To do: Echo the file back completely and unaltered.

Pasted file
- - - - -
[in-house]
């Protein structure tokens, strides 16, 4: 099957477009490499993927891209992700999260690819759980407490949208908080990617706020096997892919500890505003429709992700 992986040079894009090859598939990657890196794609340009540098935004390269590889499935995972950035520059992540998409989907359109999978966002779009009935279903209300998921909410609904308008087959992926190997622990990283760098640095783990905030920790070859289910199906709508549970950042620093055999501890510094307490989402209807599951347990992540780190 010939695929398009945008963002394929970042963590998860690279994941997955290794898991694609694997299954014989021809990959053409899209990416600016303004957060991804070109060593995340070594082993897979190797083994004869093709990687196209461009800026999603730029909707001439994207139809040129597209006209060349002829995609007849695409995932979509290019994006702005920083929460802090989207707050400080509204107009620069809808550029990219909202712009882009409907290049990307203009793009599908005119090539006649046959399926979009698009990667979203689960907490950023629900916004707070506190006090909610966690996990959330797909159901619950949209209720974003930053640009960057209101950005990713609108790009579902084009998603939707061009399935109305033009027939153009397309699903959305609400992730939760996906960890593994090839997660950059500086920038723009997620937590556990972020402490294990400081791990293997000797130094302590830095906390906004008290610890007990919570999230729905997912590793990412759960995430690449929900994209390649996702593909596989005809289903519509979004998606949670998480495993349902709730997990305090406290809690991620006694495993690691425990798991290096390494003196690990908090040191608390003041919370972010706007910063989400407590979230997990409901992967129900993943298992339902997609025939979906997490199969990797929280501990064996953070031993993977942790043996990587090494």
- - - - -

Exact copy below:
[in-house]
């Protein structure tokens, strides 16, 4: 099957477009490499993927891209992700999260690819759980407490949208908080990617706020096997892919500890505003429709992700 992986040079894009090859598939990657890196794609340009540098935004390269590889499935995972950035520059992540998409989907359109999978966002779009009935279903209300998921909410609904308008087959992926190997622990990283760098640095783990905030920790070859289910199906709508549970950042620093055999501890510094307490989402209807599951347990992540780190 010939695929398009945008963002394929970042963590998860690279994941997955290794898991694609694997299954014989021809990959053409899209990416600016303004957060991804070109060593995340070594082993897979190797083994004869093709990687196209461009800026999603730029909707001439994207139809040129597209006209060349002829995609007849695409995932979509290019994006702005920083929460802090989207707050400080509204107009620069809808550029990219909202712009882009409907290049990307203009793009599908005119090539006649046959399926979009698009990667979203689960907490950023629900916004707070506190006090909610966690996990959330797909159901619950949209209720974003930053640009960057209101950005990713609108790009579902084009998603939707061009399935109305033009027939153009397309699903959305609400992730939760996906960890593994090839997660950059500086920038723009997620937590556990972020402490294990400081791990293997000797130094302590830095906390906004008290610890007990919570999230729905997912590793990412759960995430690449929900994209390649996702593909596989005809289903519509979004998606949670998480495993349902709730997990305090406290809690991620006694495993690691425990798991290096390494003196690990908090040191608390003041919370972010706007910063989400407590979230997990409901992967129900993943298992339902997609025939979906997490199969990797929280501990064996953070031993993977942790043996990587090494």